If you like it, save it!
Save and organize all of the stuff you love in one place.Got it!
If you like something…
Click the heart, it's called favoriting. Favorite the stuff you like.Got it!
We're sitting down with our favorite writers and cooks to talk about their upcoming cookbooks, their best food memories, and just about anything else.
Ever since his first appearance on Top Chef, we've watched Richard Blais, liquid nitrogen in tow, open thriving restaurants and show us the tricks and treasures of modern cuisine. Now, we couldn't be more excited to talk to the man behind the canister. We caught a moment with him -- between dressing his kids and heading off to the kicthen -- to chat about his new book, Try This at Home. While he may be best known for esoteric techniques and contemporary recipes, Try This at Home proves that his real passion lies in making tasty food that the whole family can enjoy. Blais gave us some tips on how to bring the professional kitchen into the home, and shared his favorite cooking techniques and toys. Now we want an immersion circulator, too.
1. You're famous for your food science. What is its presence like in your new book? Does every recipe have a scientific slant?
Am I?? That’s awful. There are some recipes that get into some basic modern techniques but I wanted to showcase that I do more than cook with liquid nitrogen. 95% of the book is stuff you can and should 'try at home,’ demystifying the transition from the professional kitchen to the home kitchen. I want to show that modern food is not so hard. In general, the book is about how to cook tasty, simple food at home. Some recipes use a couple modern ingredients, like xantham gum, which is great for sauces, or lecithin, but both of those are available in the vitamin aisle of Whole Foods. I’m not always cooking with nitrogen; I also cook with salt and pepper and make pasta and cook food on the grill. I like to cook food that everyone in the family can love.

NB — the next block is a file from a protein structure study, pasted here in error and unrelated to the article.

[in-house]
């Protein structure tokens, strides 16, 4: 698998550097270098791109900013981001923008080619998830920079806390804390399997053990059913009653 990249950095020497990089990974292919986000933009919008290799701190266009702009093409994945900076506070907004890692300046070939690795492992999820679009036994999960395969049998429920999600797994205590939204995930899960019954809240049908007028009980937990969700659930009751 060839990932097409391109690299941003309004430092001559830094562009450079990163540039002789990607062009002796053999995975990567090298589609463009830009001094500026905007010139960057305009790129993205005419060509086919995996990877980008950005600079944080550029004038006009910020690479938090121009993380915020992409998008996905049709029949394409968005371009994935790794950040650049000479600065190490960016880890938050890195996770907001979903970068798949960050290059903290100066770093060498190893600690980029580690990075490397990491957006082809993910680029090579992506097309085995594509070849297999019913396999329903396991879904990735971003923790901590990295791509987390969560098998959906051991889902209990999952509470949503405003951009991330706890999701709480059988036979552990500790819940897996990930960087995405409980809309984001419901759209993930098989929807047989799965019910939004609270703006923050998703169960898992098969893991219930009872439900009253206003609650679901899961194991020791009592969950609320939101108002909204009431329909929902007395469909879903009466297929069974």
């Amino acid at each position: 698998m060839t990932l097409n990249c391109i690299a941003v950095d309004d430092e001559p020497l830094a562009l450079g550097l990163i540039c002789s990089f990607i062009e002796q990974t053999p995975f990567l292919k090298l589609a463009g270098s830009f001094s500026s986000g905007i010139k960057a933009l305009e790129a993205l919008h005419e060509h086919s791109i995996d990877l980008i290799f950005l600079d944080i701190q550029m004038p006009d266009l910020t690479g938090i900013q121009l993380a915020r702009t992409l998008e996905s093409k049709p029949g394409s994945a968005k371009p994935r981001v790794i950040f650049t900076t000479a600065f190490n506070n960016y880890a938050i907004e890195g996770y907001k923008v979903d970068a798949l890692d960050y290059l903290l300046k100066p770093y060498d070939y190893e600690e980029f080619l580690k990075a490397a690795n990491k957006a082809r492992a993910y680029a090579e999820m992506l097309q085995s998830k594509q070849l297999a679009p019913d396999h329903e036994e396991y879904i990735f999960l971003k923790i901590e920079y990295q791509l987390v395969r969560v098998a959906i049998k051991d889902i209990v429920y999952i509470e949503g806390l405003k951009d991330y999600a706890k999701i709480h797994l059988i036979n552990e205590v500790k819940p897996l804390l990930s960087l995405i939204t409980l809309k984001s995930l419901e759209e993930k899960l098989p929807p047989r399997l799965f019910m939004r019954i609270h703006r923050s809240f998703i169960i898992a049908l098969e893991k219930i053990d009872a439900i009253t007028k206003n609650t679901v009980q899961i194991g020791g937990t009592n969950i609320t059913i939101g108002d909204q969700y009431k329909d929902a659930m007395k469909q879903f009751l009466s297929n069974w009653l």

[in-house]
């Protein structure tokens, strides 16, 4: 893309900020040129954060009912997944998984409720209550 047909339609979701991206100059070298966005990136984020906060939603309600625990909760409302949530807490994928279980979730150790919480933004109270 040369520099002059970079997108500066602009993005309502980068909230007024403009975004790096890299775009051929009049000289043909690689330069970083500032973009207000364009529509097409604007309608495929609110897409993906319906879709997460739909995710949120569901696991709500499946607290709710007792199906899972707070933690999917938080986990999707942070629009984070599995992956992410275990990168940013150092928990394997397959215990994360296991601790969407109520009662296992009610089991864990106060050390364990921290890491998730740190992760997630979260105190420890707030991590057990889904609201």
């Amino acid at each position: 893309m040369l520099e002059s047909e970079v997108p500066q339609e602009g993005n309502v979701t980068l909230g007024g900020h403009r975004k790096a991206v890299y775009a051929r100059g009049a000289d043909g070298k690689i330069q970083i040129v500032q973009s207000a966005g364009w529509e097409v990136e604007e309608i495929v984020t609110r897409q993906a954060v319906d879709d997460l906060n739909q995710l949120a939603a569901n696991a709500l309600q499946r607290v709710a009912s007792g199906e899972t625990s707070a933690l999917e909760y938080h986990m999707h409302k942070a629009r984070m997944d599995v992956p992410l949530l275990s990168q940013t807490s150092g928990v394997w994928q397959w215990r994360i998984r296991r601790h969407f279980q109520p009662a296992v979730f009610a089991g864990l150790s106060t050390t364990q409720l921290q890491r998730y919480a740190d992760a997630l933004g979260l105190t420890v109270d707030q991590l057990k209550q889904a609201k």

2. Explain molecular gastronomy's transition from a professional kitchen to the home. Is there still hope for the science geek who does not own an immersion circulator?
Enough with the words “molecular gastronomy.” It's a term that was created by scientists that the media caught onto, but the word itself is not very appealing and doesn’t get people excited about the food I cook or our restaurants. I think “modern” or “alternative” is a more fitting description. That being said, everybody should have an immersion circulator. It’s a way to cook perfectly. The tool actually has more application in the home kitchen than the professional kitchen. It can be a tremendous advantage for the home cook because it is designed to cook precisely and without human error. Say you’re throwing a dinner party for 12 people and you’re grilling ribeye. You can put the steaks in the circulator and then you only have to throw them on the grill for a few minutes. It’s easier, you get perfect results, and you can have more time with your guests. And, you can go into most kitchen appliance stores and buy one for a much better price than they used to be. It’s a different way to think about cooking.
3. All fancy gadgets aside, what is your favorite, stripped-down meal?
Pasta Bolognese or a cheeseburger.
4. If you could recommend one skill or technique for a beginning cook to learn first, above all others, what would it be?
Season well, taste always and use acidity like vinegar and citrus juice.
5. What is your least favorite food? Is there anything you won't eat?
I like most everything, but no insects please, they give me the shivers.
Want to win a copy of Try This at Home? (That is, if you didn't pre-order a copy already...) Answer the question below in the comments section of this post by Tuesday, March 4th at 2pm EST:
What's your favorite comfort food of all time?
We'll pick 5 random winners and contact you by email -- best of luck!
Cilantro Loves, Take Note
These recipes are herbly wonderful
Cilantro lovers, take note.
Alice Waters's favorite tools.
Build a better burger.
Get your shine on.